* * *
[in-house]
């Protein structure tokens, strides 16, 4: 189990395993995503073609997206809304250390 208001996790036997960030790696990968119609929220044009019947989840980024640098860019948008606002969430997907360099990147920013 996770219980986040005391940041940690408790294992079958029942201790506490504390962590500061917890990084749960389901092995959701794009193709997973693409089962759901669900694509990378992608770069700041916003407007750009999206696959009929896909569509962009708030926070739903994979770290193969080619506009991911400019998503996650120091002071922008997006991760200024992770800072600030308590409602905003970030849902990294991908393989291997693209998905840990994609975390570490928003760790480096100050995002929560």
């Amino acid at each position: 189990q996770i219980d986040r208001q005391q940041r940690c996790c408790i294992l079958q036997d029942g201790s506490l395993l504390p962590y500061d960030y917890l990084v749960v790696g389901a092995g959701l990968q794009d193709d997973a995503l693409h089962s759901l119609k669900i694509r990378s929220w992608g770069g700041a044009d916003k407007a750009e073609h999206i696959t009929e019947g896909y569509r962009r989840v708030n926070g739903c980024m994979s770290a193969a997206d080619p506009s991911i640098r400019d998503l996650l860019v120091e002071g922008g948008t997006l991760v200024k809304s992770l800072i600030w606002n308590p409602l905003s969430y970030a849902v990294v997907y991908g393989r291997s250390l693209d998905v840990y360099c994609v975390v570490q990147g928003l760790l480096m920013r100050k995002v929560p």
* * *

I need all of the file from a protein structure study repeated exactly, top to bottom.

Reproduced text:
[in-house]
């Protein structure tokens, strides 16, 4: 189990395993995503073609997206809304250390 208001996790036997960030790696990968119609929220044009019947989840980024640098860019948008606002969430997907360099990147920013 996770219980986040005391940041940690408790294992079958029942201790506490504390962590500061917890990084749960389901092995959701794009193709997973693409089962759901669900694509990378992608770069700041916003407007750009999206696959009929896909569509962009708030926070739903994979770290193969080619506009991911400019998503996650120091002071922008997006991760200024992770800072600030308590409602905003970030849902990294991908393989291997693209998905840990994609975390570490928003760790480096100050995002929560």
């Amino acid at each position: 189990q996770i219980d986040r208001q005391q940041r940690c996790c408790i294992l079958q036997d029942g201790s506490l395993l504390p962590y500061d960030y917890l990084v749960v790696g389901a092995g959701l990968q794009d193709d997973a995503l693409h089962s759901l119609k669900i694509r990378s929220w992608g770069g700041a044009d916003k407007a750009e073609h999206i696959t009929e019947g896909y569509r962009r989840v708030n926070g739903c980024m994979s770290a193969a997206d080619p506009s991911i640098r400019d998503l996650l860019v120091e002071g922008g948008t997006l991760v200024k809304s992770l800072i600030w606002n308590p409602l905003s969430y970030a849902v990294v997907y991908g393989r291997s250390l693209d998905v840990y360099c994609v975390v570490q990147g928003l760790l480096m920013r100050k995002v929560p």